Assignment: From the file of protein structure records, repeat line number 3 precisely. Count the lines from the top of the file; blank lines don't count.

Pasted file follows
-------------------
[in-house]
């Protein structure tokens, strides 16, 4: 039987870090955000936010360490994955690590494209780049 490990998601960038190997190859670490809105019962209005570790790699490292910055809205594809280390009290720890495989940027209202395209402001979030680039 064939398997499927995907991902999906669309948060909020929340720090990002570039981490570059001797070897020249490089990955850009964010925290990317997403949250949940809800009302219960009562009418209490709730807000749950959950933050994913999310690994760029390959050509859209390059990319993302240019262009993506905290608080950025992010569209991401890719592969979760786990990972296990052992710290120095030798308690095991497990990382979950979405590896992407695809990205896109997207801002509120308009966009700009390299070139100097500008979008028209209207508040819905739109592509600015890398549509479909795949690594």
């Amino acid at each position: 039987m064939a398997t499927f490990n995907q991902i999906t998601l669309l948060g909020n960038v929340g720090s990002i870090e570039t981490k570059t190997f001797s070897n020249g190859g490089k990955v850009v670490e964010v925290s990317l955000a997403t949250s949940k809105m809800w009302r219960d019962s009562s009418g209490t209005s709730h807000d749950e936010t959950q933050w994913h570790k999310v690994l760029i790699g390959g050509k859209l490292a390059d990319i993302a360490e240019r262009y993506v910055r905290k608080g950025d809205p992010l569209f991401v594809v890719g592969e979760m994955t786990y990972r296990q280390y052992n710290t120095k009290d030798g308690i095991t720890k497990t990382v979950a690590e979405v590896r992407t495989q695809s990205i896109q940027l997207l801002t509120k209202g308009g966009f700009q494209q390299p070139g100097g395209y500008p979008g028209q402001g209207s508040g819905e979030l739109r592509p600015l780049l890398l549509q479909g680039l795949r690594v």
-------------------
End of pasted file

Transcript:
């Amino acid at each position: 039987m064939a398997t499927f490990n995907q991902i999906t998601l669309l948060g909020n960038v929340g720090s990002i870090e570039t981490k570059t190997f001797s070897n020249g190859g490089k990955v850009v670490e964010v925290s990317l955000a997403t949250s949940k809105m809800w009302r219960d019962s009562s009418g209490t209005s709730h807000d749950e936010t959950q933050w994913h570790k999310v690994l760029i790699g390959g050509k859209l490292a390059d990319i993302a360490e240019r262009y993506v910055r905290k608080g950025d809205p992010l569209f991401v594809v890719g592969e979760m994955t786990y990972r296990q280390y052992n710290t120095k009290d030798g308690i095991t720890k497990t990382v979950a690590e979405v590896r992407t495989q695809s990205i896109q940027l997207l801002t509120k209202g308009g966009f700009q494209q390299p070139g100097g395209y500008p979008g028209q402001g209207s508040g819905e979030l739109r592509p600015l780049l890398l549509q479909g680039l795949r690594v």